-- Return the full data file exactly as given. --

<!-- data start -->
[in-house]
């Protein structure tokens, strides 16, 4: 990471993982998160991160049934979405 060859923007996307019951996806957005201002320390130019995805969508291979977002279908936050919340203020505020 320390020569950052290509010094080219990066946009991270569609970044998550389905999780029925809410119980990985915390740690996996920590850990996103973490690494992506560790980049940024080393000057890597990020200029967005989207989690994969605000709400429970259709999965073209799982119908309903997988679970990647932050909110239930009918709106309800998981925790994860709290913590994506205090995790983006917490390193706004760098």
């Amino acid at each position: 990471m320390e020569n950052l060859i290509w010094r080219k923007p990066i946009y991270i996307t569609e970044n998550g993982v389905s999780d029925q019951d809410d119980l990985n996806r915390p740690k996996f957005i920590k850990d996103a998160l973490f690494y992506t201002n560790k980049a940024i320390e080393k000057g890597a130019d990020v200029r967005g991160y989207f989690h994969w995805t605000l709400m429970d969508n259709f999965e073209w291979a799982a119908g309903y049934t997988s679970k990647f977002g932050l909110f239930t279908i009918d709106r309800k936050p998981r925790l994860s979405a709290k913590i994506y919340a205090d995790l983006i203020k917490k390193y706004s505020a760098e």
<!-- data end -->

[in-house]
């Protein structure tokens, strides 16, 4: 990471993982998160991160049934979405 060859923007996307019951996806957005201002320390130019995805969508291979977002279908936050919340203020505020 320390020569950052290509010094080219990066946009991270569609970044998550389905999780029925809410119980990985915390740690996996920590850990996103973490690494992506560790980049940024080393000057890597990020200029967005989207989690994969605000709400429970259709999965073209799982119908309903997988679970990647932050909110239930009918709106309800998981925790994860709290913590994506205090995790983006917490390193706004760098």
């Amino acid at each position: 990471m320390e020569n950052l060859i290509w010094r080219k923007p990066i946009y991270i996307t569609e970044n998550g993982v389905s999780d029925q019951d809410d119980l990985n996806r915390p740690k996996f957005i920590k850990d996103a998160l973490f690494y992506t201002n560790k980049a940024i320390e080393k000057g890597a130019d990020v200029r967005g991160y989207f989690h994969w995805t605000l709400m429970d969508n259709f999965e073209w291979a799982a119908g309903y049934t997988s679970k990647f977002g932050l909110f239930t279908i009918d709106r309800k936050p998981r925790l994860s979405a709290k913590i994506y919340a205090d995790l983006i203020k917490k390193y706004s505020a760098e």